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new to the board and not caught up with current technology, but I can handle myself when it comes to soldering and small electrical appliances. I have a headset that I really love, but the wire snagged on something and snapped. I could wire the headset back together, but I thought I'd do something a bit cooler. I'd like to fit a wireless transmitter as well as a cell phone battery inside the headset to convert it into a wireless headset. The battery is already installed and working, and now I have a bit of a puzzle in front of me:

Do I solder the remaining points back into USB female port, then stick that into the headset and use an out-of-the-box wireless USB data transmitter / USB Bluetooth transmitter? Or is there a compact wireless board I can easily use to send the audio data? The soldering points I'm dealing with seem to be left speaker, right speaker, and a data point. I've tried looking for wireless USB data transfer kits, but the ones I can find are bulky. On the other hand, I can't find a Bluetooth setup out of the box because any USB plugins for Bluetooth seem to assume the port you are plugging into should be broadcasting audio, not receiving it. Suggestions welcome, pictures and a walkthrough if I am successful.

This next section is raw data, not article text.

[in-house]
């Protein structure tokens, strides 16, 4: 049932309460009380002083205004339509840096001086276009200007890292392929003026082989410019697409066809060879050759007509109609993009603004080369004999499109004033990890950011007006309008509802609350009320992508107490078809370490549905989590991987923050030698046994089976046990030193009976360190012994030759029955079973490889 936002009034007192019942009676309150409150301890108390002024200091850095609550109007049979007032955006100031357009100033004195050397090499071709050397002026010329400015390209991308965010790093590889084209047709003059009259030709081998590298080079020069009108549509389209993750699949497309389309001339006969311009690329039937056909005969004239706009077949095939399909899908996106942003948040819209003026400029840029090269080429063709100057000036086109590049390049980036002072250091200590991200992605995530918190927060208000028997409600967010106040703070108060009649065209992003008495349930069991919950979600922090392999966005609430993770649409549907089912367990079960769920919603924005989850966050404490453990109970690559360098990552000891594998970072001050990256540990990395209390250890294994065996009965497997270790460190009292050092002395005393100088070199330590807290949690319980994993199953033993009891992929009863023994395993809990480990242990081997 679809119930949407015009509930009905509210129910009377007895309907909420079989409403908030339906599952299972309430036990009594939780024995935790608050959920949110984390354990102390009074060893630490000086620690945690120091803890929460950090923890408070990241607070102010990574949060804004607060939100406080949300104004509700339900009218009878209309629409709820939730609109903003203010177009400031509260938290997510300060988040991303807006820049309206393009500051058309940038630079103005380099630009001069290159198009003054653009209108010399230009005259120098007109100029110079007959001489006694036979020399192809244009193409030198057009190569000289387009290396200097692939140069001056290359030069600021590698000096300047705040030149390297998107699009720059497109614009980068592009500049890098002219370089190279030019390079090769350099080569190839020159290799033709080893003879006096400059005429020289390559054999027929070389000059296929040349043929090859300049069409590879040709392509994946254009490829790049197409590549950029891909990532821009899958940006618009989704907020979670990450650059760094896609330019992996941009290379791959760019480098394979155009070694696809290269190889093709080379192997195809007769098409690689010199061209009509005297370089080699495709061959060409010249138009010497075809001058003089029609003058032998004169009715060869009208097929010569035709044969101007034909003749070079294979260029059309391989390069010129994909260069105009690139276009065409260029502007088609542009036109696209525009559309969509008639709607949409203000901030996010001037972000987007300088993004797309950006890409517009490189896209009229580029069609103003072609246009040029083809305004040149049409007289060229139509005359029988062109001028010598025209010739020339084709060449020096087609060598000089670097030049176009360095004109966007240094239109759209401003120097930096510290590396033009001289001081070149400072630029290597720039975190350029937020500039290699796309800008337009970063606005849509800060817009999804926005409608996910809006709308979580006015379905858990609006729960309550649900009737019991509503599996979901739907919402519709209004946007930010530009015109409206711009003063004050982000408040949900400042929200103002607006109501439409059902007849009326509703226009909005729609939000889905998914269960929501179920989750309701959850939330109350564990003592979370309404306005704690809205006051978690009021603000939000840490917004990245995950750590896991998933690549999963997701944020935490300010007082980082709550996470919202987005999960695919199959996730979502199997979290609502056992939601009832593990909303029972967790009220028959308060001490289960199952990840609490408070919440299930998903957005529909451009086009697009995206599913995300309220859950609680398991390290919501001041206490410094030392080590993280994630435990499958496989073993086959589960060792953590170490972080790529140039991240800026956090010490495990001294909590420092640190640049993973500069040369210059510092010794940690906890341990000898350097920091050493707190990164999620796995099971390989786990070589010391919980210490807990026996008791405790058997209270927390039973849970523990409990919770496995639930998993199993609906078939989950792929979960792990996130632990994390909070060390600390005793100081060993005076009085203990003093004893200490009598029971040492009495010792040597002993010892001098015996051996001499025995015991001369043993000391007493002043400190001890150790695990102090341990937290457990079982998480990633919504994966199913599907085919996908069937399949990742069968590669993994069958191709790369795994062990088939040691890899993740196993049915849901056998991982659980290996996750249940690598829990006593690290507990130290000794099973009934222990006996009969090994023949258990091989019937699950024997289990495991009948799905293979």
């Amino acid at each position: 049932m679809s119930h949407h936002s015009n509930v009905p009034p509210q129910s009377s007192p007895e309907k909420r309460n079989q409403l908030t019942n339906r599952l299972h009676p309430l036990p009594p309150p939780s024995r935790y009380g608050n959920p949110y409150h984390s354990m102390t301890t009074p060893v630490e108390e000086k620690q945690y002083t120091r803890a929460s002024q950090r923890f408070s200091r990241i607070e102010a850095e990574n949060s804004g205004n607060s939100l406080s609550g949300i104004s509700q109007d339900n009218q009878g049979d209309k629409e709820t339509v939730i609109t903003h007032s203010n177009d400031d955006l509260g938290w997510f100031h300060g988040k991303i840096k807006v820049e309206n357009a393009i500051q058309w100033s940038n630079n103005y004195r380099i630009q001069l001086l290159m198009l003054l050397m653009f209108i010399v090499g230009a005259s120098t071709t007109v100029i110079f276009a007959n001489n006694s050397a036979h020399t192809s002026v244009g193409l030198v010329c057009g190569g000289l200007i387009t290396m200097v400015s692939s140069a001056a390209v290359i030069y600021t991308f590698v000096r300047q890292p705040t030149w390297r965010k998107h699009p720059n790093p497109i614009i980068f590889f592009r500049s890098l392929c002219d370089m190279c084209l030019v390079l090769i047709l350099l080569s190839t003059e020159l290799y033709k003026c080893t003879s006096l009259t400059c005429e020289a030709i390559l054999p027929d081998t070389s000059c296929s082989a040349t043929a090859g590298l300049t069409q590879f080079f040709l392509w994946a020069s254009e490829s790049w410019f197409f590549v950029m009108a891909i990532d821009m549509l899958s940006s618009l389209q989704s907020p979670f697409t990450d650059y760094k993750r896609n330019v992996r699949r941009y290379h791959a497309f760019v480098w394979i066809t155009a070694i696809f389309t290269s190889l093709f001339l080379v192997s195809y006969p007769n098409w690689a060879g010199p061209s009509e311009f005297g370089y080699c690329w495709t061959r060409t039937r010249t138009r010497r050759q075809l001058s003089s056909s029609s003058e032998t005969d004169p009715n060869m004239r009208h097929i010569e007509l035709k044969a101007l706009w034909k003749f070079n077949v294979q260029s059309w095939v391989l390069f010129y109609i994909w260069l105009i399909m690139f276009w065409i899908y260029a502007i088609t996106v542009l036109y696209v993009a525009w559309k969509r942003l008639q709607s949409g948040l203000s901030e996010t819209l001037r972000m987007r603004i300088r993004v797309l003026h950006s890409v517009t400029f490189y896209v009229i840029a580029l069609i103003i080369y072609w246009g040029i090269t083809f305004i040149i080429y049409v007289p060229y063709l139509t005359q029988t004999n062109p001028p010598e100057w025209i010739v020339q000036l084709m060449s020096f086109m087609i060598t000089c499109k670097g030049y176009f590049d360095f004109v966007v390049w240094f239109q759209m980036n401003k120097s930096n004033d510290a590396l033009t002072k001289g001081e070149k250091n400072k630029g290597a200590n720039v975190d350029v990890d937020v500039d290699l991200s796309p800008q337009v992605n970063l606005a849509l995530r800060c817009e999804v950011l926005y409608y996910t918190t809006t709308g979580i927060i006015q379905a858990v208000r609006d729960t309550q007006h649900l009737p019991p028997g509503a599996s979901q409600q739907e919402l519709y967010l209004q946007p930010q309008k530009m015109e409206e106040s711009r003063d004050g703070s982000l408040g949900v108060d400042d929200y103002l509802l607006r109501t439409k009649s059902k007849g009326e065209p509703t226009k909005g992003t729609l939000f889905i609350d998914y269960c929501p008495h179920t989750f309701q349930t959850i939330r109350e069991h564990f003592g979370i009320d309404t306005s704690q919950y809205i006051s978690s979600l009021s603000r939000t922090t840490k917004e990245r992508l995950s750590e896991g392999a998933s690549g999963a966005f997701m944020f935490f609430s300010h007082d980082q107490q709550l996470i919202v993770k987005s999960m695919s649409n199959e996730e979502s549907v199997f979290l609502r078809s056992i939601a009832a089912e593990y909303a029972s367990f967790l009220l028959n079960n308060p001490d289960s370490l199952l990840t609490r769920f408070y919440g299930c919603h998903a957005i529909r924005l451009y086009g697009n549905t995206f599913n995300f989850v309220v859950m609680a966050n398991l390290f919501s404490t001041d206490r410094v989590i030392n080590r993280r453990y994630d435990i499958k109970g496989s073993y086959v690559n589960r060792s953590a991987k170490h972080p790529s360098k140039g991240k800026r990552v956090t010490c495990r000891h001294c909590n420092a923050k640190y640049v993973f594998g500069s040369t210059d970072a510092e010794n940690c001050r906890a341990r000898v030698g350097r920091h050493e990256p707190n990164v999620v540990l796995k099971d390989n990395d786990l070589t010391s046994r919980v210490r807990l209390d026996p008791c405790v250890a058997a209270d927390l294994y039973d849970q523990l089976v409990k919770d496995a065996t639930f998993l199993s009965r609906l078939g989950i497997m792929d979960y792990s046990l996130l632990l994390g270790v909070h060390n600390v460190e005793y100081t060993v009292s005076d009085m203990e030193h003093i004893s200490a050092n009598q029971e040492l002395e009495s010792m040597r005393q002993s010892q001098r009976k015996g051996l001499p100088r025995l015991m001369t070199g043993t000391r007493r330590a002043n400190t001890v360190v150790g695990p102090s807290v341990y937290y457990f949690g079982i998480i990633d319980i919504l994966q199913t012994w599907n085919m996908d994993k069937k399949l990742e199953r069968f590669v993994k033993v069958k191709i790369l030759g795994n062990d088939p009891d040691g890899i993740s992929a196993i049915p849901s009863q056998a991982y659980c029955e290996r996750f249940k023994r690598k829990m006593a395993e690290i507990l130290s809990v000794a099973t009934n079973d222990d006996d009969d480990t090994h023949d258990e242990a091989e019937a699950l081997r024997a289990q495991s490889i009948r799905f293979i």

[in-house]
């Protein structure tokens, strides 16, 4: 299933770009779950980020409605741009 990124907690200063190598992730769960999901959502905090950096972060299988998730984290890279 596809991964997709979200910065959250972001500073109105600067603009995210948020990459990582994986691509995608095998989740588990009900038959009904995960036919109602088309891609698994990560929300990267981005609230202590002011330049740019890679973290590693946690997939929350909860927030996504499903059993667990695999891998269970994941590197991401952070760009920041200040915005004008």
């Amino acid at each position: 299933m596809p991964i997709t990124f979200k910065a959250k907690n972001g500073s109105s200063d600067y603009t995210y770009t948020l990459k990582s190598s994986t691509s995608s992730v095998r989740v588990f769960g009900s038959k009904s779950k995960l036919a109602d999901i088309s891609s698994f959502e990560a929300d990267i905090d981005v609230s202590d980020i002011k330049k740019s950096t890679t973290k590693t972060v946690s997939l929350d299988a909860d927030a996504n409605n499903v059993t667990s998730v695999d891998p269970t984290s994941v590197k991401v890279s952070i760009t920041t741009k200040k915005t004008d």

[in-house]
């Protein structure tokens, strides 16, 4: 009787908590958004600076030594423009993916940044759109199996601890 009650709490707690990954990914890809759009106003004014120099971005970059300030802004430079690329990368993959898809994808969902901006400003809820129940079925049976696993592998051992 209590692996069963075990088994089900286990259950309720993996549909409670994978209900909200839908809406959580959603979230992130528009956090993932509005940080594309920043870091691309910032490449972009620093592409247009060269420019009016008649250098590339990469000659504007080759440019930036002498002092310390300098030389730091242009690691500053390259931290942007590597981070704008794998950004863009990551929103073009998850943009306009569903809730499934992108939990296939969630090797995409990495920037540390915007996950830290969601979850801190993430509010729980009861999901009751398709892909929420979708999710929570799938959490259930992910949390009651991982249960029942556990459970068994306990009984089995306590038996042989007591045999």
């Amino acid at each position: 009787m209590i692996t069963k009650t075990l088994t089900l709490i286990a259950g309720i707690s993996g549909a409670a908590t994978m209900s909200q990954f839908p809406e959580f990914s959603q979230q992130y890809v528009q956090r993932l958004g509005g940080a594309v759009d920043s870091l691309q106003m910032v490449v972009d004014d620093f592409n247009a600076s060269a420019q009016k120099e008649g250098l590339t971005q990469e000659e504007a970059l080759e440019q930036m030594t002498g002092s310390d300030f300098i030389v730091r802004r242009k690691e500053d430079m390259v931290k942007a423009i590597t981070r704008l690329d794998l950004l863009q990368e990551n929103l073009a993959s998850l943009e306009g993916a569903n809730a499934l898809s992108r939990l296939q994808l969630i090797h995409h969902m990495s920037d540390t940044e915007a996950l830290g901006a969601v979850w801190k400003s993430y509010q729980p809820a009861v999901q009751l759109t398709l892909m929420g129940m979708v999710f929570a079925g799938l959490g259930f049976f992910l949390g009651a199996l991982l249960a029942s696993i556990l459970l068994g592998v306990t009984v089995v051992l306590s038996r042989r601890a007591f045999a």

EDIT: I found a Bluetooth SMD Module on sparkfun.com, I think it can do what I need it to: https://www.sparkfun.com/products/11678 My only question is, is this a solder and go or do I need to make my own drivers for it?

EDIT 2: Hacked a Bluetooth headset and wired it all up, works great. I wasn't confident I'd be able to use the breakout board for the module I linked without writing my own drivers, so now my Razer Banshees are recognized as a Verizon headset, but the sound quality is good and I had the spare cell phone batteries. If anyone can give me insight on using breakout boards in the future I'd be grateful.

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  • \$\begingroup\$ Congrats. So you're new question is actually how to use breakout boards? \$\endgroup\$ – chwi Dec 20 '13 at 9:50
  • \$\begingroup\$ Yeah, I guess it is. Are they solder and go solutions, or do I need to write drivers for them? I'd love to be able to wire in a power source and then simply solder on a few wires to the breakout board, then presto change-o, but I didn't think it would be that easy. \$\endgroup\$ – Aaron James Mccoy Dec 22 '13 at 22:26
  • \$\begingroup\$ It's not that easy, but popular break out boards have always some drivers for them available online, especially when using arduino \$\endgroup\$ – chwi Dec 23 '13 at 7:15

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